My thoughts on teaching kids to love and embrace differences.
My two-year-old son borrowed a book from the “library” at his daycare yesterday, and the title of the book was “It’s Okay to Be Different” by Todd Parr. This book is filled with colorful pictures, listing almost all the situations or conditions what would make a child feel “different”, which delivered a very simple and positive message:
I loved the book, as this kind of positive and uplifting message is exactly what we needed in this troubling adult world. A recent tweet from former president Obama became the “most liked tweet” for quoting Nelson Mandela’s wise words promoting love against hate.
In the tweet he quoted, “No one is born hating another person because of the color of his skin, or his background, or his religion. People must learn to hate, and if they can learn to hate, they can be taught to love, for love comes more naturally to the human heart than its opposite.” Alongside the tweets he posted a photo, which was what captured the essence of this message and what touched my heart deeply. Children see no colors until later when they are taught to do so. As a mother, I witnessed this every day at my son’s daycare, where diversity is the norm and kids just play together as friends, regardless of their gender, color or religious believes. In school, they are just independent individuals, not a person from a certain group. This made me ask myself,
How do we teach kids to love and create a better world? Is it better to teach them to stay indifferent to the differences just like what they’ve been doing as young toddlers, or is it more helpful to teach them about the differences, and how to deal with the differences? Is it really OK to be different?
I am not a psychologist or sociologist, who is probably more qualified to answer this question. I am only going to state my opinions based on my personal experience, my knowledge of this world, and my love for my child as a mother.
What if we do not teach them about the differences?
I often envision a world where everybody stays as innocent and childlike as young kid. Everyone loves each other without bias and discriminations, regardless of their gender, race or backgrounds. Isn’t it a peaceful and beautiful world?
However, as much as I loved the purity of this world, I do realize that as long as there is civilization and temptation that comes with human nature, this kind of utopia doesn’t exist and is not realistic. The reason for children to be so pure and innocent is mainly due to the lack of information and knowledge about the world. They are not aware of the history and the burden that comes with it. They do not understand the uniqueness of each individual, their specific needs, and the possible conflicts that come with it. They do not understand what culture means and how different culture can shape people’s values, believes and behaviors. There is an old Chinese saying which says “The less you know, the less you fear”. And it’s not hard to understand that fear sometimes comes with hate.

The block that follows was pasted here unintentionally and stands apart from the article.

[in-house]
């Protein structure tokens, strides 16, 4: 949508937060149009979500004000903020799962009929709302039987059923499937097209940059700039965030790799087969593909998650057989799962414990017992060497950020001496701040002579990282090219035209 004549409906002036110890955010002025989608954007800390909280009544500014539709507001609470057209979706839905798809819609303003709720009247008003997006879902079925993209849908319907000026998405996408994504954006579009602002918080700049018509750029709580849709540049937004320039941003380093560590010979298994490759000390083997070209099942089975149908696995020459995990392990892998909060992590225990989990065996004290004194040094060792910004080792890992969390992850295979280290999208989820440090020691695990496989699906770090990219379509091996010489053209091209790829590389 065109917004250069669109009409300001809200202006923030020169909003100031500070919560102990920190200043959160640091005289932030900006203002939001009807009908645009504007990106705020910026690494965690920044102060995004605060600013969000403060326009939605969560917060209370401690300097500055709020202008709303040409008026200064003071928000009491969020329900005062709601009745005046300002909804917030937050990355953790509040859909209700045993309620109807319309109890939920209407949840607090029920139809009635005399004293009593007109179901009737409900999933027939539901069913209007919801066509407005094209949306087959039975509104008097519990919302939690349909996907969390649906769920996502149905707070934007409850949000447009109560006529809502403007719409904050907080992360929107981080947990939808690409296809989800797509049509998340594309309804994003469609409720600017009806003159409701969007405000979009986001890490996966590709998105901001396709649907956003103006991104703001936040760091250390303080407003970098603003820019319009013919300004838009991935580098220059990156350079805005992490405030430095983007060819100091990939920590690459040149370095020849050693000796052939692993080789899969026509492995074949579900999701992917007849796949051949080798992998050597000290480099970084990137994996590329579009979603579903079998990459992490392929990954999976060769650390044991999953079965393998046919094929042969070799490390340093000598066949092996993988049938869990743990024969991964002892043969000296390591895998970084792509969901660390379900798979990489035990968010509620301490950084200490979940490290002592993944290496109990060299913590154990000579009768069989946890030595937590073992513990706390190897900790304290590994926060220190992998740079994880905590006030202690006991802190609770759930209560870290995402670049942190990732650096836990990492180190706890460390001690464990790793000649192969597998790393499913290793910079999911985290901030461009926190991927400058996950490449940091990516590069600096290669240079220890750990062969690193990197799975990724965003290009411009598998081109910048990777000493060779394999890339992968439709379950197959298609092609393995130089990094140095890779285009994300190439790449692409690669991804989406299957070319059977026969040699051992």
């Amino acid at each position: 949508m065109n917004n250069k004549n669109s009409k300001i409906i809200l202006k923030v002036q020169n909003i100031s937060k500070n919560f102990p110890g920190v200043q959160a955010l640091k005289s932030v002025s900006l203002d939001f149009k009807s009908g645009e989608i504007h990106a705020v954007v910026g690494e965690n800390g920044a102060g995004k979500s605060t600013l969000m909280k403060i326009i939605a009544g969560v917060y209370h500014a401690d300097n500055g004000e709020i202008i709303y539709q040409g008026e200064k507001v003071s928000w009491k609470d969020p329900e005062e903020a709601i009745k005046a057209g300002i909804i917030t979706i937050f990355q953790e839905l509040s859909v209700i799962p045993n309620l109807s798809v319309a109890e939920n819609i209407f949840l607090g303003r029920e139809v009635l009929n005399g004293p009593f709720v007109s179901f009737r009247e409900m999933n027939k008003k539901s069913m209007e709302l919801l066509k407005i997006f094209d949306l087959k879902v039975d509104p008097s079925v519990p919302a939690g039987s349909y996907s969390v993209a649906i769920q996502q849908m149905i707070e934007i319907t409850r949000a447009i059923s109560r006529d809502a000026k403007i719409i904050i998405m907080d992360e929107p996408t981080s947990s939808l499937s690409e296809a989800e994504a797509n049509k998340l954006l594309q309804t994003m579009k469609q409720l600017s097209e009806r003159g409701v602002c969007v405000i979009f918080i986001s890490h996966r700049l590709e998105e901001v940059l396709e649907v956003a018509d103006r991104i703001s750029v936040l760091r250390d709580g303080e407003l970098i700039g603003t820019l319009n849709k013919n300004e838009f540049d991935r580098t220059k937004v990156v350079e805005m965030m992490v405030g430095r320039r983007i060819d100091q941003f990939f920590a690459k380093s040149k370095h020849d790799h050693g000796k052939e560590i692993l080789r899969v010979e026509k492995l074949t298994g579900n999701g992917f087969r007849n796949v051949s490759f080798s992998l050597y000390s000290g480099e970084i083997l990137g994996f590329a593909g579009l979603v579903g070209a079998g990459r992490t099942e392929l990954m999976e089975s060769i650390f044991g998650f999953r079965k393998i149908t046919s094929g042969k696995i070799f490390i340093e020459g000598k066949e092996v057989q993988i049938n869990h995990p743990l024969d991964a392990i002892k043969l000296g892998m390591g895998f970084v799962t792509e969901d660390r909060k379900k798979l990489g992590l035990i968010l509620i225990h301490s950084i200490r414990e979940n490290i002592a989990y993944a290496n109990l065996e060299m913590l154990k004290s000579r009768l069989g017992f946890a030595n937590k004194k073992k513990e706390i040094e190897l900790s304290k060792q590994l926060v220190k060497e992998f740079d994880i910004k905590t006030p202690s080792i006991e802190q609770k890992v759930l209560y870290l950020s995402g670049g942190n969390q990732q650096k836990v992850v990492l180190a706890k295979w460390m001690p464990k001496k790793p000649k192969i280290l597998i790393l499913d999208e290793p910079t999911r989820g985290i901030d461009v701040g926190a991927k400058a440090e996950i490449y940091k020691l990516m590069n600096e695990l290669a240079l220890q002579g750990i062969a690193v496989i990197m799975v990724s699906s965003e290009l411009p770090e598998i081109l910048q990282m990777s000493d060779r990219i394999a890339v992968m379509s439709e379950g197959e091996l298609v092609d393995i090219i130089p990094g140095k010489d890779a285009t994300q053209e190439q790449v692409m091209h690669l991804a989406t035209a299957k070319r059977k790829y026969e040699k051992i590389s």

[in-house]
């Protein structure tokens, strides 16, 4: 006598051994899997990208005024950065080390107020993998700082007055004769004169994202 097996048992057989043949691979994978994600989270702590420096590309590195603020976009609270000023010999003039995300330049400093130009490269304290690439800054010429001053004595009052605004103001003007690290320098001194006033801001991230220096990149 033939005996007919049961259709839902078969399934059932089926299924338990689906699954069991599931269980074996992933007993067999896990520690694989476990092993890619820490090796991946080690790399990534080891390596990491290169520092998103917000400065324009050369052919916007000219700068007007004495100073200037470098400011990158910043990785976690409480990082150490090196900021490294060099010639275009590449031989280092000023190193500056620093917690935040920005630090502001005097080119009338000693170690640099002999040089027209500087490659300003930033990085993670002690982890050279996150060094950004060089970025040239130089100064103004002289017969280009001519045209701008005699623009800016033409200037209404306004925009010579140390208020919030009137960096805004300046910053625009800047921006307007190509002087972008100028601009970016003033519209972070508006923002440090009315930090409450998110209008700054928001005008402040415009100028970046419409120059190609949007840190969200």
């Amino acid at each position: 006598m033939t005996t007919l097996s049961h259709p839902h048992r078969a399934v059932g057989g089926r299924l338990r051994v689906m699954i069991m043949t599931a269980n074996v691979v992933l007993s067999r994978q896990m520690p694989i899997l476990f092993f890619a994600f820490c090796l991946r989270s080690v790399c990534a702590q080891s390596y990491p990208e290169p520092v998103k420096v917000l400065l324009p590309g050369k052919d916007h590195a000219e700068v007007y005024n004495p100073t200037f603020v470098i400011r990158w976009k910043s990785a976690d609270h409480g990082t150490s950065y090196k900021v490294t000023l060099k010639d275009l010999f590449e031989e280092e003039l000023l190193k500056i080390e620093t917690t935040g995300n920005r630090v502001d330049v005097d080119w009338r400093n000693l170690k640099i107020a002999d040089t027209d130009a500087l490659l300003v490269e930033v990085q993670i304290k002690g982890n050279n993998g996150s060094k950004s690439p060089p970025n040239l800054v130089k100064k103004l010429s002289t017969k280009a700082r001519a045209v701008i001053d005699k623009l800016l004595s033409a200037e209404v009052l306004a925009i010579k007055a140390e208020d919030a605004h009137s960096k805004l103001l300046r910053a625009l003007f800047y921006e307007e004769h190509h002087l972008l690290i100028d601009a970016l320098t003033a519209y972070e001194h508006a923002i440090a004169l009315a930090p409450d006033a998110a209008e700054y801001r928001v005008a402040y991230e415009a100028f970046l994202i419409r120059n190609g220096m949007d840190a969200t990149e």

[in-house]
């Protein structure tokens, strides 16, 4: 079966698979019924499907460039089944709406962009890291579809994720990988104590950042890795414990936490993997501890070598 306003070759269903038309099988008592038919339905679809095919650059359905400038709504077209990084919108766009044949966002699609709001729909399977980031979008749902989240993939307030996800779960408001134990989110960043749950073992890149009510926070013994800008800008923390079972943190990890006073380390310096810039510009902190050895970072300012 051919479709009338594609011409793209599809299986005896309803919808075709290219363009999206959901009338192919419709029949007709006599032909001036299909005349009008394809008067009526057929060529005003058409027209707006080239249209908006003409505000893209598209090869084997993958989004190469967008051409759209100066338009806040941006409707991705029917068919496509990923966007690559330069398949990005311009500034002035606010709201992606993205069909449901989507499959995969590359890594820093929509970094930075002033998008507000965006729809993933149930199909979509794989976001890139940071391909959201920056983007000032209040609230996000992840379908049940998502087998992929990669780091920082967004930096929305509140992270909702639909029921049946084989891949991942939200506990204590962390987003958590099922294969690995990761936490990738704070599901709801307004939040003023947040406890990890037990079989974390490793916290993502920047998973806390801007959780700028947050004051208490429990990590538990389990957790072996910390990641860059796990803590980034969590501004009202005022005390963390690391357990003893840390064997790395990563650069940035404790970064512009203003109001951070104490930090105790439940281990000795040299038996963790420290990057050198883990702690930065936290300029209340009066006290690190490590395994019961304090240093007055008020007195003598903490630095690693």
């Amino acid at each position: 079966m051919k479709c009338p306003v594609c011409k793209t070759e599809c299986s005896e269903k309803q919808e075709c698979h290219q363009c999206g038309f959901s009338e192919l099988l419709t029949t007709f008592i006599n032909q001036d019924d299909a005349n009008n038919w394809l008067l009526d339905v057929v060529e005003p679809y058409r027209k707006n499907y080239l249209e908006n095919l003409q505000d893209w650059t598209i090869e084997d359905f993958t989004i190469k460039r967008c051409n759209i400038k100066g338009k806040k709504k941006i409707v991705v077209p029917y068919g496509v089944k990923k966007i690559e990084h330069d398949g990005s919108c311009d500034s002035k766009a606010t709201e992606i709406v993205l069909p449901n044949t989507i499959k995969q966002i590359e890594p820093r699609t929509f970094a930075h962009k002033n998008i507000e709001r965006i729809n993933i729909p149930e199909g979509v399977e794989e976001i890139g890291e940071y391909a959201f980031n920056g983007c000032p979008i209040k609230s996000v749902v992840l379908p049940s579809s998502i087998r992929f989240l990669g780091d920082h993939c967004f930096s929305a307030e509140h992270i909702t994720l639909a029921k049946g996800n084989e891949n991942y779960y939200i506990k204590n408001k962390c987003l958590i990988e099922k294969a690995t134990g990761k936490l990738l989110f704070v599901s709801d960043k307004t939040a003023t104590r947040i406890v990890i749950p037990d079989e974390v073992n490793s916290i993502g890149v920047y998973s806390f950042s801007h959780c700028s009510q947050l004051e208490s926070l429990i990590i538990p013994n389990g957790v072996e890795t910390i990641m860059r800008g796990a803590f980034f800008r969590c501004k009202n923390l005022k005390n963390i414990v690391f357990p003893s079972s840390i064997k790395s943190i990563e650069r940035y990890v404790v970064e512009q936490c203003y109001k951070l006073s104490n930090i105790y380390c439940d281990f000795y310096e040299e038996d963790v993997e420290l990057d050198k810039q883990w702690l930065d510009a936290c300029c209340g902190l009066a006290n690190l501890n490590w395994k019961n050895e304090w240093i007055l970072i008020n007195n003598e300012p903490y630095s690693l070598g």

Now here comes the next question: Does it mean that it’s better to stay innocent, in order to avoid the fear and hate? My answer is No! The learning process is exactly how we grow and how the world evolves. As parents, our job is to guide our children to understand the differences, to conquer their fear with more knowledge and experiences, and to have empathy and an open mind toward people who are different from them. We need to teach our children the truth of love. Then they would learn to truly love themselves and each other.
When we are in love with someone, we often say that “I love who you are!” But this is actually a lot easier said than done. Naturally we all feel comfortable and easy to be with someone that is similar to whom we are. But nobody is 100% the same (not even for identical twins). So how do we deal with our differences?
In order to stay in a relationship, some choose to look away and pretend the differences don’t exist; some try everything they could to change the other person or even to change themselves to make the relationship work. However, this would only lead to bigger problems in a relationship, and it is not what we should be doing when we truly love someone.